What draws Shia Muslims to an insecure pilgrimage? The Iranian journey to Arbaeen, Iraq during the presence of ISIS
In 2014, when Islamic State (ISIS) forces were still in power in some regions of Iraq, almost two million Iranian pilgrims headed into Iraq and joined Arbaeen religious procession which is one of the world’s biggest annual pilgrimages. Most people who embark on the journey stream toward Karbala on foot.
Valter, Stéphane. “Norm and Dissidence: Egyptian Shiʿa between Security Approaches and Geopolitical Stakes.” CIRS Occasional Paper no. 23. Doha, Qatar: Center for International and Regional Studies, 2019.
Ḥusayn b. ʿAbd al-Ṣamad al-ʿĀmilī’s draft letter to his teacher: The culture of scholarly correspondence and the Islamic republic of letters in the sixteenth century | Bulletin of the School of Oriental and African Studies | Cambridge Core
This study focuses on a draft letter by Ḥusayn b. ʿAbd al-Ṣamad al-ʿĀmilī (d. 984/1576) for his teacher Zayn al-Dīn al-ʿĀmilī (d. 965/1558); both were prominent Twelver Shiite jurists from the region of Jabal ʿĀmil in what is now Lebanon. Yūsuf Ṭabājah, who first published the text, argued that Ḥusayn wrote the letter while he was in Iraq c.
The novel coronavirus is advancing across the Middle East, straining frail public health services and exacerbating preexisting political and sectarian tensions, both within states and between regional rivals.
Pilgrimage is one of the most significant ritual duties for Muslims, entailing the visitation and veneration of sites associated with the Prophet Muhammad or saintly figures. As demonstrated in this multidisciplinary volume, the lived religion of pilgrimage, defined by embodied devotional practices, is changing in an age characterized by commerce, technology, and new sociocultural and political frameworks.
The degree to which Sudanese protesters are willing to implement lessons learnt from the 2011 revolts will be determined by their willingness and ability to sustain their protests in the face of violence. The opposition this week rejected an offer by General Al-Burhan to reopen negotiations and hold elections within nine months.
Annual report of Anti-Shiism around the Globe This report reflects investigative work Shia Rights Watch staff undertook in 2018 Shia Rights Watch 2018 Annual Report_2 Size: 1.37 mb Format : PDF Preview Introduction Parallel to the rise of coverage of the Shia identity came to an increased need for recognition for the dynamics of …
Special issue of Studies in Ethnicity and Nationalism (19/1, April, 2019) on the ‘Nexus between Sectarianism and Regime Formation in a New Middle East’.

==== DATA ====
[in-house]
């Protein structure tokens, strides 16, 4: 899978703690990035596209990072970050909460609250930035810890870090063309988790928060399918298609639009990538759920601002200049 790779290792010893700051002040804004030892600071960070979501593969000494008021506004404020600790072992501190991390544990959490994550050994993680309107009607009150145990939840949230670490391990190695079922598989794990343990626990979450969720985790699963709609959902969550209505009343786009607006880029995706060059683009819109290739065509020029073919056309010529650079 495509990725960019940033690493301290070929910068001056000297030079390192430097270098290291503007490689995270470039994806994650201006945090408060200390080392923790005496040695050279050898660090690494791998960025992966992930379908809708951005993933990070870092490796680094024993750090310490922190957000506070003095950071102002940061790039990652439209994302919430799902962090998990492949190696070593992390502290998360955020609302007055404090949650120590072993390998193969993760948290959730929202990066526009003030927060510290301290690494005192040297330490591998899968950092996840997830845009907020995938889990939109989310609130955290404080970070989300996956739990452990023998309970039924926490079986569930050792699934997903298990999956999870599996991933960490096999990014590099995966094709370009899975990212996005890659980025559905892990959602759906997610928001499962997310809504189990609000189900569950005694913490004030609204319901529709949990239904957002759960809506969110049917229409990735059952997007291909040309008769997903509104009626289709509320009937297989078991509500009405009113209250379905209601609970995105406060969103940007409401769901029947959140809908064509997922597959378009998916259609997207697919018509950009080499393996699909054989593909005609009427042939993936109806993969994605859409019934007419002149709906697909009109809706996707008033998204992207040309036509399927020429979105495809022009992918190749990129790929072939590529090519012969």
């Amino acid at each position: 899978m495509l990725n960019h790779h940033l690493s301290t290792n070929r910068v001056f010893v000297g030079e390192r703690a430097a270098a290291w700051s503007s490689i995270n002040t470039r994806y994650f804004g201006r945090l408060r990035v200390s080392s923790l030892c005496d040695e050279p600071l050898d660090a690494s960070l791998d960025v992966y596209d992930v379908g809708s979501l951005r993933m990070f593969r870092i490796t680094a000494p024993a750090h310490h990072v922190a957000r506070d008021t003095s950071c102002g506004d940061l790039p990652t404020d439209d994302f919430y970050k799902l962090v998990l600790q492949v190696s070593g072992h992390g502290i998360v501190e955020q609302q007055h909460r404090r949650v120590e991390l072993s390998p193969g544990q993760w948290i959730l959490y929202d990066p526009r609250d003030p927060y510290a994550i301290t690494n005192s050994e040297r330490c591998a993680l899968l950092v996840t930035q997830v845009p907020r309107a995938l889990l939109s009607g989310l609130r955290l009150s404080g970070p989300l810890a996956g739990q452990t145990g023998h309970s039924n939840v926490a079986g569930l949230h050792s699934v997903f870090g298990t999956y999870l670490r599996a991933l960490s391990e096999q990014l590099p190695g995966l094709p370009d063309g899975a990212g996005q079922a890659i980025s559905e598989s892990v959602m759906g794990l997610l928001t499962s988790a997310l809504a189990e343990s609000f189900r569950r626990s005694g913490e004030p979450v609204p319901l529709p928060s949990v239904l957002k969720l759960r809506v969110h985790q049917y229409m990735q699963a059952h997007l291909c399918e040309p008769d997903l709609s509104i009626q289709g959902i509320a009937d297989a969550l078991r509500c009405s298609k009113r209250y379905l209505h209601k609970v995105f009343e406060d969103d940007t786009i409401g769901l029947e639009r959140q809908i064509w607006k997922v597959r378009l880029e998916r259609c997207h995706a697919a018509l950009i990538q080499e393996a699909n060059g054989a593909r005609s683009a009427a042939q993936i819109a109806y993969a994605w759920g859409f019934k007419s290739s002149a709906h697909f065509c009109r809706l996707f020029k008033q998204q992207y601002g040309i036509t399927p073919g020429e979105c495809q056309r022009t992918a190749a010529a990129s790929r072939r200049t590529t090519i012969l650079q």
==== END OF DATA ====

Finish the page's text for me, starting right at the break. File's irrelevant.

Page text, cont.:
Edited by Morten Valbjørn and Raymond Hinnebusch
This special issue of Studies in Ethnicity and Nationalism (vol 19,1) explores the nexus between sectarianism and regime formation in a ‘new Middle East.’
More specifically, it examines a) how sectarianism impacts on the trajectories of different types of regime over time (with the main – but not exclusive – focus being on their location along the authoritarian/democratic continuum), b) whether different kinds of regime dilute or inflame sectarian identities and animosities, c) whether the study of regime formation in a sectarian context requires distinct analytical tools, or whether we can stick to the already existing approaches from the (post)democratization tradition.
All articles of the special issues examine how sectarianism and regime formation/type might be inter-related, though in different ways: they cover different regime types (authoritarian republics, monarchies, and semi-democracies), both Shia- and Sunni-majority countries, countries with and without a Shia/Sunni schism at home, and geographical areas ranging from the Gulf to the Levant, and in addition to these intra-regional comparisons the Middle East is moreover compared with other regions. The studies also differ in their methodology, ranging from a large-N study to comparative snapshots of similar dynamics in several country cases in order to test and demonstrate issues such as the relative power of sectarianism, and longitudinal case studies showing the interaction of sectarian configurations and regime change over time.
The special issue is linked to the interdisciplinary research project SWAR: Sectarianism in the Wake of the Arab Revolts at Aarhus University (www.ps.au.dk/swar).
Morten Valbjørn and Raymond Hinnebusch Exploring the Nexus between Sectarianism and Regime Formation in a New Middle East: Theoretical Points of Departure
Lasse Lykke Rørbæk Religion, Political Power, and the ‘Sectarian Surge’: Middle Eastern Identity Politics in Comparative Perspective
Raymond Hinnebusch Sectarianism and Governance in Syria
Adham Saouli Sectarianism and Political Order in Iraq and Lebanon
Courtney Freer The Symbiosis of Sectarianism, Authoritarianism, and Rentierism in the Saudi State
Hasan Hafidh and Thomas Fibiger Civic Space and Sectarianism in the Gulf States: The Dynamics of Informal Civil Society in Kuwait and Bahrain beyond State Institutions
Morten Valbjørn What’s so Sectarian about Sectarian Politics? Identity Politics and Authoritarianism in a New Middle East
The spectre of sectarianism haunts the Middle East. It is blamed for chaos, conflict, and extremism. It defines what is seen as the region’s principal fault line: Sunni versus Shiite. It has the power and elegance of a grand theory that seemingly explains all.